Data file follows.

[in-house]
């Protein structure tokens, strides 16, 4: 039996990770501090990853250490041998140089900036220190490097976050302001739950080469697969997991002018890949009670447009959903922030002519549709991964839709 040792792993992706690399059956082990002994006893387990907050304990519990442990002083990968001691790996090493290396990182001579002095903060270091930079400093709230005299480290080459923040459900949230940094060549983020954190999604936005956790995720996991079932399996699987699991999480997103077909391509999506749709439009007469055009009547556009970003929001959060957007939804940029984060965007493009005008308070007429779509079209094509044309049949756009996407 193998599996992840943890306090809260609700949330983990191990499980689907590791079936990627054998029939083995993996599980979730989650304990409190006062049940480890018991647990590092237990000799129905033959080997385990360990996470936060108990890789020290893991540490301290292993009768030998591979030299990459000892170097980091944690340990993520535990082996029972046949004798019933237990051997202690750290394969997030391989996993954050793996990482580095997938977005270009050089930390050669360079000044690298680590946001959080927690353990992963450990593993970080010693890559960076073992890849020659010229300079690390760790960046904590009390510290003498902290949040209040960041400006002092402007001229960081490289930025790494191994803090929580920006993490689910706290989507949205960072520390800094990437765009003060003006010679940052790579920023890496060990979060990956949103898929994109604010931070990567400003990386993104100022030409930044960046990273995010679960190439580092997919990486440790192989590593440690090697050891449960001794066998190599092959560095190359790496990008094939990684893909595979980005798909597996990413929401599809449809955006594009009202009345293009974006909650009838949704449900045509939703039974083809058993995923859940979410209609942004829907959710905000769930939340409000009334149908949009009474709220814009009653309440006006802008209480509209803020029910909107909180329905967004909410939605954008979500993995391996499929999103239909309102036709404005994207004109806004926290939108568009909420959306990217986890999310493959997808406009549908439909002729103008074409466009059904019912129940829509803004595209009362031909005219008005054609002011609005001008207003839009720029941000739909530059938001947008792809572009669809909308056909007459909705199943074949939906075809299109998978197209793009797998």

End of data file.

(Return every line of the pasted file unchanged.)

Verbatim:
[in-house]
């Protein structure tokens, strides 16, 4: 039996990770501090990853250490041998140089900036220190490097976050302001739950080469697969997991002018890949009670447009959903922030002519549709991964839709 040792792993992706690399059956082990002994006893387990907050304990519990442990002083990968001691790996090493290396990182001579002095903060270091930079400093709230005299480290080459923040459900949230940094060549983020954190999604936005956790995720996991079932399996699987699991999480997103077909391509999506749709439009007469055009009547556009970003929001959060957007939804940029984060965007493009005008308070007429779509079209094509044309049949756009996407 193998599996992840943890306090809260609700949330983990191990499980689907590791079936990627054998029939083995993996599980979730989650304990409190006062049940480890018991647990590092237990000799129905033959080997385990360990996470936060108990890789020290893991540490301290292993009768030998591979030299990459000892170097980091944690340990993520535990082996029972046949004798019933237990051997202690750290394969997030391989996993954050793996990482580095997938977005270009050089930390050669360079000044690298680590946001959080927690353990992963450990593993970080010693890559960076073992890849020659010229300079690390760790960046904590009390510290003498902290949040209040960041400006002092402007001229960081490289930025790494191994803090929580920006993490689910706290989507949205960072520390800094990437765009003060003006010679940052790579920023890496060990979060990956949103898929994109604010931070990567400003990386993104100022030409930044960046990273995010679960190439580092997919990486440790192989590593440690090697050891449960001794066998190599092959560095190359790496990008094939990684893909595979980005798909597996990413929401599809449809955006594009009202009345293009974006909650009838949704449900045509939703039974083809058993995923859940979410209609942004829907959710905000769930939340409000009334149908949009009474709220814009009653309440006006802008209480509209803020029910909107909180329905967004909410939605954008979500993995391996499929999103239909309102036709404005994207004109806004926290939108568009909420959306990217986890999310493959997808406009549908439909002729103008074409466009059904019912129940829509803004595209009362031909005219008005054609002011609005001008207003839009720029941000739909530059938001947008792809572009669809909308056909007459909705199943074949939906075809299109998978197209793009797998």